Saint Josephine Bakhita was born to a wealthy family in Sudan in 1869. She could not recall the name given to her at birth by her parents after she suffered repeated terrible humiliation, both physical and moral, as a result of being kidnapped by slave traders at the age of 7 and sold and re-sold in the slave markets of El Obeid and of Khartoum. The kidnappers gave her the name of Bakhita, which means “the lucky one” – a terrible irony, at least at that point in her life. In the capital of Sudan, she was eventually bought by an Italian consul and unlike her previous experiences, was not lashed, but treated cordially during her time in his household. When political situations took the consul and his friend, a Mr. Augusto Michieli, back to Italy, Bakhita was brought too. Once in Italy, she stayed with Mr. Michieli and his wife, becoming both babysitter and friend to their new daughter, Mimmina.
When business required the Michielis to leave for Suakin, on the Red Sea, Mimmina and Bakhita were entrusted to the Canossian Sisters of the Institute of the Catechumens in Venice. Here Bakhita came to learn about God, whom she’d “had experienced in her heart without knowing who He was” since she was a young child. After several months, at the age of 21, Bakhita received the sacraments of Christian initiation and took the name Josephine. After this, she was often seen kissing the baptismal font and crying out “Here, I became a daughter of God!” When Mrs. Michieli returned for Mimmina, Josephine Bakhita chose to stay with the sisters. She eventually joined the Institute of Saint Magdalene of Canossa and was consecrated forever to God on December 8th, 1896.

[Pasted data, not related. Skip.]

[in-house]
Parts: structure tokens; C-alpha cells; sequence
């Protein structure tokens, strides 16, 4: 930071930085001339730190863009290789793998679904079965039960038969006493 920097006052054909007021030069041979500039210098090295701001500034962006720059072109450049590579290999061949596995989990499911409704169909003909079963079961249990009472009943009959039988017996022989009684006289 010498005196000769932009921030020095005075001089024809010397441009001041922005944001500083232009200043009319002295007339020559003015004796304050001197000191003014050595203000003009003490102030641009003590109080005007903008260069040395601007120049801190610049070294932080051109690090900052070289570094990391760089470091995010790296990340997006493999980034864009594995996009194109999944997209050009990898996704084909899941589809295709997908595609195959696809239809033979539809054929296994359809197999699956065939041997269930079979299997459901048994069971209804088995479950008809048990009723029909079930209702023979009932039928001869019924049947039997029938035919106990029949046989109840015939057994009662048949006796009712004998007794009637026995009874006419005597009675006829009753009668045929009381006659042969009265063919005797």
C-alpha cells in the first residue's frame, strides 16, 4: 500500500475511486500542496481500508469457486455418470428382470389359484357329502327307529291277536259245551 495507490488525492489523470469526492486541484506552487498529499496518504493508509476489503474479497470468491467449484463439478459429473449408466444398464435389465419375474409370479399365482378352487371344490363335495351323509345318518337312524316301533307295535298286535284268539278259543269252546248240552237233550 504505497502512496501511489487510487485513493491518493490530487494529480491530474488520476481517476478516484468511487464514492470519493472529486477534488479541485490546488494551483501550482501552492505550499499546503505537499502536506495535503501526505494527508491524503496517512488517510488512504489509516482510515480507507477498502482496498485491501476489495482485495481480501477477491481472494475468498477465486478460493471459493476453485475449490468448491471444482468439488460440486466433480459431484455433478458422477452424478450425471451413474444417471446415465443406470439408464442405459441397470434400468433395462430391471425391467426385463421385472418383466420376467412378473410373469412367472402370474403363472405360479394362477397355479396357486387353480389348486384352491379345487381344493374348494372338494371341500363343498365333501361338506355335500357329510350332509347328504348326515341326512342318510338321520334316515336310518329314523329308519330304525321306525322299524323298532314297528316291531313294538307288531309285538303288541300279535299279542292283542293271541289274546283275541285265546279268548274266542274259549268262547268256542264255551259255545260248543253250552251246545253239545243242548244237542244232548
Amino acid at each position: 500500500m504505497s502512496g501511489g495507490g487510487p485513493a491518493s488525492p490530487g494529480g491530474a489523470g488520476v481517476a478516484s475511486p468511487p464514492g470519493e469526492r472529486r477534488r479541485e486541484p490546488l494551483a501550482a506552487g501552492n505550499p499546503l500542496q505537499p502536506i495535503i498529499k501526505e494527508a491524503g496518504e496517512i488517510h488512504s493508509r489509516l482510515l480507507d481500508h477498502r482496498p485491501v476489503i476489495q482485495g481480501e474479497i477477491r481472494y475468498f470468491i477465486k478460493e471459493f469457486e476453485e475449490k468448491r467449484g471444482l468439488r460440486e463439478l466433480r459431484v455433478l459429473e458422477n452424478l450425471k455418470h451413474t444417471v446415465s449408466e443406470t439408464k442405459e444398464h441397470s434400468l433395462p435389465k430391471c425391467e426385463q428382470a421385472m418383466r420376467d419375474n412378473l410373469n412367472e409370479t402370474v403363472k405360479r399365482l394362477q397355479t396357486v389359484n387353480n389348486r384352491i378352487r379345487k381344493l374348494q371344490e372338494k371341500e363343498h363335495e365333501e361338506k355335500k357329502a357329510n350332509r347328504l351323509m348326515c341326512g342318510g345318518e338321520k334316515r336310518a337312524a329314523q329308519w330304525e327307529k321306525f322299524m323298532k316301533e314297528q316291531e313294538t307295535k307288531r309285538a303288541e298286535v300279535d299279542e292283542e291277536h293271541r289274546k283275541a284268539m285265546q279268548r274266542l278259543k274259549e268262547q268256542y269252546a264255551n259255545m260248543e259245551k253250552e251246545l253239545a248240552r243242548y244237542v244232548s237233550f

For the next 50 years, Josephine lived in the community of Schio as a Daughter of Charity, engaging in cooking, sewing, embroidery and attending to the poor. Her gentle ways, humility, and constant smile were comforting to the poor who came to the Institute and she won the hearts of all the community citizens. In later years, as Josephine endured painful illness, she continued to witness to her Catholic faith and always smiled when asked how she was, replying “As the Master desires.” In her final days, she relived the agony of her time in slavery, begging the nurse who attended her to “loosen her chains.” She was freed finally from her suffering by Mary Most Holy, and smiled as she uttered her last words, “Our Lady! Our Lady!” Josephine Bakhita died February 8th, 1947 surrounded by the sisters of her community.
During his homily at her canonization Mass in St. Peter’s Square, Pope John Paul II said that in St. Josephine Bakhita, “We find a shining advocate of genuine emancipation. The history of her life inspires not passive acceptance but the firm resolve to work effectively to free girls and women from oppression and violence, and to return them to their dignity in the full exercise of their rights.”